In “No-Till: The Quiet Revolution,” David R. Huggins and John P. Reganold argue for no-till farming as a more sustainable alternative to plow-based agriculture and describe how herbicide use has enabled growers to effectively practice no-till on a commercial scale. I cannot believe that anyone other than the herbicide manufacturers is seriously proposing that flooding the earth with lethal chemicals is any solution to the problems of agriculture. Their effect on humans and other animals is known, and their effect on soil and groundwater is potentially disastrous (even if the Environmental Protection Agency gives out assurances about the latter). Producing enough food to feed the world’s population without harming the earth is a hard question; this is certainly not the answer.
Louise Tremblay Cole
THE AUTHORS REPLY: As we have stated, reliance on herbicides is a weakness of no-till as it is currently practiced. We contend, however, that no-till is a positive step in the evolution toward more sustainable farming. In addition, we support and are actively engaged in research efforts that integrate no-till into strategies that limit or even eliminate synthetic pesticide use, as in organic production.
Tillage exposes fertile topsoil to the ravages of water and wind, resulting in soil erosion rates that are greater than soil renewal rates in many parts of the world. Sadly, this practice imperils worldwide food security and environmental quality. The fall of past civilizations has been “written on the land,” as soil erosion claimed their capacity to produce food. No-till agriculture preserves precious topsoil, bringing erosion rates into line with those of soil formation. But no-till currently comes with the trade-off of using herbicides.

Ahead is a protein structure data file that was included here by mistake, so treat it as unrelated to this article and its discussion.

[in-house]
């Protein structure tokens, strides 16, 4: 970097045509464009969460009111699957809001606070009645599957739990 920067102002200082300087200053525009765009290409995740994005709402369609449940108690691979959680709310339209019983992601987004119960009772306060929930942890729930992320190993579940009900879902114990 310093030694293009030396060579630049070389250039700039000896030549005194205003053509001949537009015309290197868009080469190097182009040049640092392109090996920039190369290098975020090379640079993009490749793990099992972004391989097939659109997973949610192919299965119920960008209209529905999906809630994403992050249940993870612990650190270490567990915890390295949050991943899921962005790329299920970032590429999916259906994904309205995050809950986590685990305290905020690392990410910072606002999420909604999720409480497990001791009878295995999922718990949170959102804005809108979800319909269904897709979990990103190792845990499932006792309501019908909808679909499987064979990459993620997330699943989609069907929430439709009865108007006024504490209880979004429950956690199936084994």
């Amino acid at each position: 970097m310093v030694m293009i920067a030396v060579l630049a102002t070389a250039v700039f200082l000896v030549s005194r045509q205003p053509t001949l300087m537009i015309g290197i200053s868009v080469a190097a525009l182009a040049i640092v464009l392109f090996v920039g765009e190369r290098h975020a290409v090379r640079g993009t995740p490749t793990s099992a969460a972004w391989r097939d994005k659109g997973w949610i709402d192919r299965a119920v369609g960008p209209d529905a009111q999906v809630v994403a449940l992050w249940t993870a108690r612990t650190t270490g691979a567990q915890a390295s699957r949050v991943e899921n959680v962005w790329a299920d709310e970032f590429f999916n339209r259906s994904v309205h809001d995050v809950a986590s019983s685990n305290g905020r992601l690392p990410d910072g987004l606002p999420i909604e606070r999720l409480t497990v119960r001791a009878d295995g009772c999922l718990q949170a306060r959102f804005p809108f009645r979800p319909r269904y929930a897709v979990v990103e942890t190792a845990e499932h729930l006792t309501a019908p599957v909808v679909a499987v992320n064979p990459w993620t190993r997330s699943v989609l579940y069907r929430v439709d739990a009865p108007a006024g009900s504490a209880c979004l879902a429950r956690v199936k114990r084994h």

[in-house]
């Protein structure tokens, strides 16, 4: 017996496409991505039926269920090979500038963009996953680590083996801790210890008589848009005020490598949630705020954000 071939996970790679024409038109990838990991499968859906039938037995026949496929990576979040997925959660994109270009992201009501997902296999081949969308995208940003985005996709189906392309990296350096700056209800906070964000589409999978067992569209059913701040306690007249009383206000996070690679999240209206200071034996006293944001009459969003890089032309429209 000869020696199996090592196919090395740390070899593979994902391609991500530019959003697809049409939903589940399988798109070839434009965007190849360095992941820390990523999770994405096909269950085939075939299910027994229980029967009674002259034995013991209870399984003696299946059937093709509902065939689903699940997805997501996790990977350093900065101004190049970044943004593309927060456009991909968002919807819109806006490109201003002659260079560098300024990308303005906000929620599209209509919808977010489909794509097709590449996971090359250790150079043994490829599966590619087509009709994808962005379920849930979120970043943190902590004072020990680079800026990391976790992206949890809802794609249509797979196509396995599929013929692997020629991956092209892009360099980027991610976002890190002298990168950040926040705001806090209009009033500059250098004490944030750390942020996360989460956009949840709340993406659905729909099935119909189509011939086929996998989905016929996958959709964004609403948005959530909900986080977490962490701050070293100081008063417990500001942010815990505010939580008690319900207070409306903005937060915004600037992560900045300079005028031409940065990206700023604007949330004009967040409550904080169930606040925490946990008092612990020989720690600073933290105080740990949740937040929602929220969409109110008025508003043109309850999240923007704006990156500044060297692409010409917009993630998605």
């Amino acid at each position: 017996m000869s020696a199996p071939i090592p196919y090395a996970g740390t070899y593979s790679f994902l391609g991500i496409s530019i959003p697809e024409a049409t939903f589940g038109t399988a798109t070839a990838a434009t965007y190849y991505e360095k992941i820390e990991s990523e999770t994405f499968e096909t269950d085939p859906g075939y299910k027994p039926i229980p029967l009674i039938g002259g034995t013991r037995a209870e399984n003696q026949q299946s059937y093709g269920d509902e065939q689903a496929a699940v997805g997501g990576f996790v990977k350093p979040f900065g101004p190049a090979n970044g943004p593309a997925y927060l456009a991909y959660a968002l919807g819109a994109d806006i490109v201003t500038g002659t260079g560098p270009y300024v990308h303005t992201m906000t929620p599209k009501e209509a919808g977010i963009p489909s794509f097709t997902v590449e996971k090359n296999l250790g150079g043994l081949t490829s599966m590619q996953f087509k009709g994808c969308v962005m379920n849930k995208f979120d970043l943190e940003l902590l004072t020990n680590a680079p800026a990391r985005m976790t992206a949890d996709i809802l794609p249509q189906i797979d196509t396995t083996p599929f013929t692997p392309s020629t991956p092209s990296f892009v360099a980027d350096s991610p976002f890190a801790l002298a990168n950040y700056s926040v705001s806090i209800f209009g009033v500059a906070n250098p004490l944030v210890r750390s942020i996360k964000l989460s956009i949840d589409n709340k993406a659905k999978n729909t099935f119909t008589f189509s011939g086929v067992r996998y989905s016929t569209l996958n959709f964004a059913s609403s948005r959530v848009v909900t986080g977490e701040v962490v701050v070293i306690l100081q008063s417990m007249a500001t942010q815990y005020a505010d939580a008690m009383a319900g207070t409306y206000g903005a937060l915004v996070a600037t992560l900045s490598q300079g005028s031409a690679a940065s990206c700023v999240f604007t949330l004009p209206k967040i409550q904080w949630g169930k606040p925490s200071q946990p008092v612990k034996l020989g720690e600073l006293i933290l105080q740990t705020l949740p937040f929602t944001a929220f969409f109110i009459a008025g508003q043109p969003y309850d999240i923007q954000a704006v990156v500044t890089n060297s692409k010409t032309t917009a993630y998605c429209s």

We share Cole’s skepticism about herbicides—not all is known about their impacts—and support science-based efforts to assess the short- and long-term effects of such chemicals as well as other agricultural tools and practices within the guiding precepts of sustainable agriculture. We also share Cole’s concern of feeding the world’s population while protecting the environment. We believe we will not only need appropriate emerging technologies and traditional conservation farming practices but also good government policies, smart business models and social ingenuity to accomplish this.
In “The Self-Organizing Quantum Universe,” Jan Ambjørn, Jerzy Jurkiewicz and Renate Loll describe how, in looking to reconcile quantum theory with Einstein’s general theory of relativity, they developed a new approach to quantum gravity called causal dynamical triangulations. In this approach, on the smallest scales spacetime has only two dimensions (approximated as a series of triangles), but on larger scales it smoothly transforms to three, then four dimensions (approximated as the triangles constructing curved shapes).
Could this fact mean that quantum mechanics would apply only to particles that experience less than four dimensions and that relativity would apply only to the four-dimensional universe?
If so, there would seem to be no point in looking for a mathematical framework that can join these two pillars of physics.
Ambjørn, Jurkiewicz and Loll state that “space keeps its overall form as time advances; it cannot break up into disconnected pieces.” How, then, is the expansion of the universe explained by the geometric spacetime structures they describe? Perhaps new pieces keep getting created in between and push away the others?